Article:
After 16 years in office, Angela Merkel will soon be replaced by Germany’s next leader. But, as elections take place, the country could be facing an uncertain future as experts predict that the most likely result will be parties trying to form a coalition government
At the moment, the polls show that no single party or candidate stands out as having a strong lead. However, here are some of the candidates in the running:
Armin Laschet is the leader of the Christian Democratic Union (CDU), a conservative party. He has previously implied that he’s the natural successor to Angela Merkel, as he shares her centrist, pro-European beliefs and has a strong ability to unite people.
He is currently the leader of North Rhine-Westphalia – Germany’s most populous state. Despite surveys suggesting only 12% of Germans would vote for a conservative as Chancellor, polls show Laschet has overtaken many rivals, including Green candidate Annalena Baerbock.
In the polls, Olaf Scholz is the most popular candidate. Although the Chancellor isn’t elected directly by the voters, nearly 27% of them say that he would be their first choice, which is higher than the other two top candidates.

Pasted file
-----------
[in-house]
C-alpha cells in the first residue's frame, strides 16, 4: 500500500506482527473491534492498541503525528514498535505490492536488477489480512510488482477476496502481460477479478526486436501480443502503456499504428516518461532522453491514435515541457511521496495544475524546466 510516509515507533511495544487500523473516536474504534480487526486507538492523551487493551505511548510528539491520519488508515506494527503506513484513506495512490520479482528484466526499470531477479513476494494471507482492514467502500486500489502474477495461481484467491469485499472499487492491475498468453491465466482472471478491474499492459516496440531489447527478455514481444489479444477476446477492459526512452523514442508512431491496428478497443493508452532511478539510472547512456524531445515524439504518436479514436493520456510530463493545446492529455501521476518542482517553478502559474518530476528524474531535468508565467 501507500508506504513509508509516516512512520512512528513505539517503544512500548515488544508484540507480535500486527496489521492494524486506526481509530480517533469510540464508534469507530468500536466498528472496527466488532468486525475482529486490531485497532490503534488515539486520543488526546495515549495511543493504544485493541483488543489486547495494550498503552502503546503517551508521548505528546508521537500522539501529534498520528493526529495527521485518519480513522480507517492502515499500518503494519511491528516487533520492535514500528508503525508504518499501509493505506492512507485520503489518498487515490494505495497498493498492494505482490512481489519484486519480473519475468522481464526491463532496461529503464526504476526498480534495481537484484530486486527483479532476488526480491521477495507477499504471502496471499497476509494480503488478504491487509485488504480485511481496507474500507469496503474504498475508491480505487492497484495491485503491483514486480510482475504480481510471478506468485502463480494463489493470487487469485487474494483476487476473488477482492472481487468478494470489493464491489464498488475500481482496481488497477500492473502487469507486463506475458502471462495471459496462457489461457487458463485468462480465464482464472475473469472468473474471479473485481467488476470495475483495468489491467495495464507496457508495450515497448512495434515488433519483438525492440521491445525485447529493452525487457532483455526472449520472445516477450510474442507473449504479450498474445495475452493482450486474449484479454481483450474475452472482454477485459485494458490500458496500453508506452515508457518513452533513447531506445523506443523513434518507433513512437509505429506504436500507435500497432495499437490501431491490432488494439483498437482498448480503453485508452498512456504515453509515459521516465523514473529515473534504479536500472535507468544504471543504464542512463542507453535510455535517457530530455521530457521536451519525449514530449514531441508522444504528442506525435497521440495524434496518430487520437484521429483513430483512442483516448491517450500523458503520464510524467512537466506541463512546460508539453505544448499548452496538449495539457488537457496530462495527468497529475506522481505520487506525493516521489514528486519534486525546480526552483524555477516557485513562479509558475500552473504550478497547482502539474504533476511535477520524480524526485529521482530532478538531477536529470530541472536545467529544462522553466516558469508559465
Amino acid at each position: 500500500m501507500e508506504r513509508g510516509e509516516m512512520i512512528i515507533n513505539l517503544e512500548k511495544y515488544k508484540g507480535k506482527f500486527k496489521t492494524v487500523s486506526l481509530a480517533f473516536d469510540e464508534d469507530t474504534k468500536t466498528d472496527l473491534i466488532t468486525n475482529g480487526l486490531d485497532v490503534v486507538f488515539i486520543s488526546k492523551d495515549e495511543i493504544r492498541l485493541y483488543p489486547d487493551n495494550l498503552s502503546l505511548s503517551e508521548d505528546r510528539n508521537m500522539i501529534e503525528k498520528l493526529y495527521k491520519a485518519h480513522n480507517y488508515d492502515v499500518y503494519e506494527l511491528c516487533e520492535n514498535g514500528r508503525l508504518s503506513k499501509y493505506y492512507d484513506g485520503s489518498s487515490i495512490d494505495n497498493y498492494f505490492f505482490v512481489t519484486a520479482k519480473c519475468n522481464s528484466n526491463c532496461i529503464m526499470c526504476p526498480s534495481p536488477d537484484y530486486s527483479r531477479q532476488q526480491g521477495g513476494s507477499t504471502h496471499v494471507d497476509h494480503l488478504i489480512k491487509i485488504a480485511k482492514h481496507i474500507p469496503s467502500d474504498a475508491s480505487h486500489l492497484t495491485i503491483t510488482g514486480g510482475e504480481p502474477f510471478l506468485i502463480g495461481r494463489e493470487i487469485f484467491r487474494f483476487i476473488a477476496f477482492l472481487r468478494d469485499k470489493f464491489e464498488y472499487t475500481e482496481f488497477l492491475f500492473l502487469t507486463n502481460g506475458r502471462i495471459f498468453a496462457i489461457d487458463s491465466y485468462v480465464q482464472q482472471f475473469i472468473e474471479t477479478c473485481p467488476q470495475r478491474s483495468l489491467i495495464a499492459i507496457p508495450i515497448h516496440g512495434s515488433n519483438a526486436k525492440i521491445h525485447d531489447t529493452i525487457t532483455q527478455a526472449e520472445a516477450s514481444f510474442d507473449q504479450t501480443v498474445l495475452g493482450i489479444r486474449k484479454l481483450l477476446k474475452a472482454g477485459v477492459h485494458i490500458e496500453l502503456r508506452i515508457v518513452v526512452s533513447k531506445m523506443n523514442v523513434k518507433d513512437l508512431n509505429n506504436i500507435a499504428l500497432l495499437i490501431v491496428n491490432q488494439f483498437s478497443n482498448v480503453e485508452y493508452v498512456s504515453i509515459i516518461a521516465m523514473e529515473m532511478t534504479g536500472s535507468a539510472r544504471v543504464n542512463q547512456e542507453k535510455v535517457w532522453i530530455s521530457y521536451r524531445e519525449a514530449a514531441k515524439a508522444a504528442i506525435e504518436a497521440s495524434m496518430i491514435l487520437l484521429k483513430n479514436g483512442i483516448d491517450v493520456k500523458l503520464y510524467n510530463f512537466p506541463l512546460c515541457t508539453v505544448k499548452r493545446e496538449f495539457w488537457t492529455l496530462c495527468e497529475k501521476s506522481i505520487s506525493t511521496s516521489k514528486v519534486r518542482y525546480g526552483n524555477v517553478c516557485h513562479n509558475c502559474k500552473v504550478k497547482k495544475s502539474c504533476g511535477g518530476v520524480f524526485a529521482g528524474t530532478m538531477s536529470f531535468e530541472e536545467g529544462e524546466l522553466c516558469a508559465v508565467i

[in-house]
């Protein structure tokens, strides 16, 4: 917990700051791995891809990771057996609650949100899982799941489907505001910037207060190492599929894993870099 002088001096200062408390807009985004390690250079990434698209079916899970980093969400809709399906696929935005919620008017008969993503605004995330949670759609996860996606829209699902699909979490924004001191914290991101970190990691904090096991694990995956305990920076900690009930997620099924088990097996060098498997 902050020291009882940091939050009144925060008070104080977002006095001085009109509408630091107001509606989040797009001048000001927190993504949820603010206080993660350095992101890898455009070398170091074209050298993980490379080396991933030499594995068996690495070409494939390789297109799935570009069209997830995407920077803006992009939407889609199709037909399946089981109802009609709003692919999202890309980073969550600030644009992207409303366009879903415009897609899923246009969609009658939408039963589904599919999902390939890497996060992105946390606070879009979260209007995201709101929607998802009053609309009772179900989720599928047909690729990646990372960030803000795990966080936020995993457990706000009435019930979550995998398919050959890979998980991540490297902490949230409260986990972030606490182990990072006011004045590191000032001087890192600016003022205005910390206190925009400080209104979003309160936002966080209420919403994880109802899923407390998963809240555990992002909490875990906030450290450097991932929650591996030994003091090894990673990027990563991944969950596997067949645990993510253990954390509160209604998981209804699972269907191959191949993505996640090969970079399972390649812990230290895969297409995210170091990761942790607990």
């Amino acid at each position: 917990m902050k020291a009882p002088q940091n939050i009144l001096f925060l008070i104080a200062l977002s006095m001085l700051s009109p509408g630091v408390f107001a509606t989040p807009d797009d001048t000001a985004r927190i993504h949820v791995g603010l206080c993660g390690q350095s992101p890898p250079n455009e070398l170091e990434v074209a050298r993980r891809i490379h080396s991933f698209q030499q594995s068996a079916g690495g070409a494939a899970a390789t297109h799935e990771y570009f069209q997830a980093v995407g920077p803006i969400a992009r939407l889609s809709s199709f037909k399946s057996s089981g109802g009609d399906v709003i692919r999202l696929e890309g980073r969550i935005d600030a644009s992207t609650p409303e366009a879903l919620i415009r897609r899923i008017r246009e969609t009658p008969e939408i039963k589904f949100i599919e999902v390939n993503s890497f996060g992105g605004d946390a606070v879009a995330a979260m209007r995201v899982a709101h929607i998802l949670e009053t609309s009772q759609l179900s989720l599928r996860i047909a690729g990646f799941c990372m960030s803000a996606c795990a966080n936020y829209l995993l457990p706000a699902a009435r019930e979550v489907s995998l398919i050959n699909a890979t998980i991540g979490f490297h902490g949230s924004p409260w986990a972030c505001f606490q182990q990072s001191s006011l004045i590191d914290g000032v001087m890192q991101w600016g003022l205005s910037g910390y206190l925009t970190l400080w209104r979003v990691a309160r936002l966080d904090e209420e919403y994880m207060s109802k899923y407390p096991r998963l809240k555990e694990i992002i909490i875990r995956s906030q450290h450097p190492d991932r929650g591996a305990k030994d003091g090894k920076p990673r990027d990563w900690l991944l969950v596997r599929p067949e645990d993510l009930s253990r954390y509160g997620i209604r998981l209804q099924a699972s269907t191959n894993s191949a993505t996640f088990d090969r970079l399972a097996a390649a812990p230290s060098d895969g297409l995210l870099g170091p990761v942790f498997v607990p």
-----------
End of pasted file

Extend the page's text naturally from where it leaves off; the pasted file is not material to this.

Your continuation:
The Social Democratic Party (SPD) leader was Vice-chancellor and finance minister in Angela Merkel’s coalition government and has moderate views. Despite the turmoil within the party and coalition, he does have strong backing among the public.
If elected, Annalena Baerbock would be Germany’s first Green Chancellor. The environment is already center stage in the public debate following the devastating floods of July. Other issues of concern to this candidate are children’s rights and tax relief for those on low incomes.
In polls, the party took the lead in April. However, the party has fallen behind in the last few months, so winning the election could end up being a struggle.
The other candidates for the role of German Chancellor are:
- Janine Wissler and Dietmar Bartsch of the Left (LINKE) party
- Christian Lindner of the centrist Free Democratic Party (FDP)
- Alice Weidel and Tino Chrupalla of the populist Alternative for Germany (AfD) party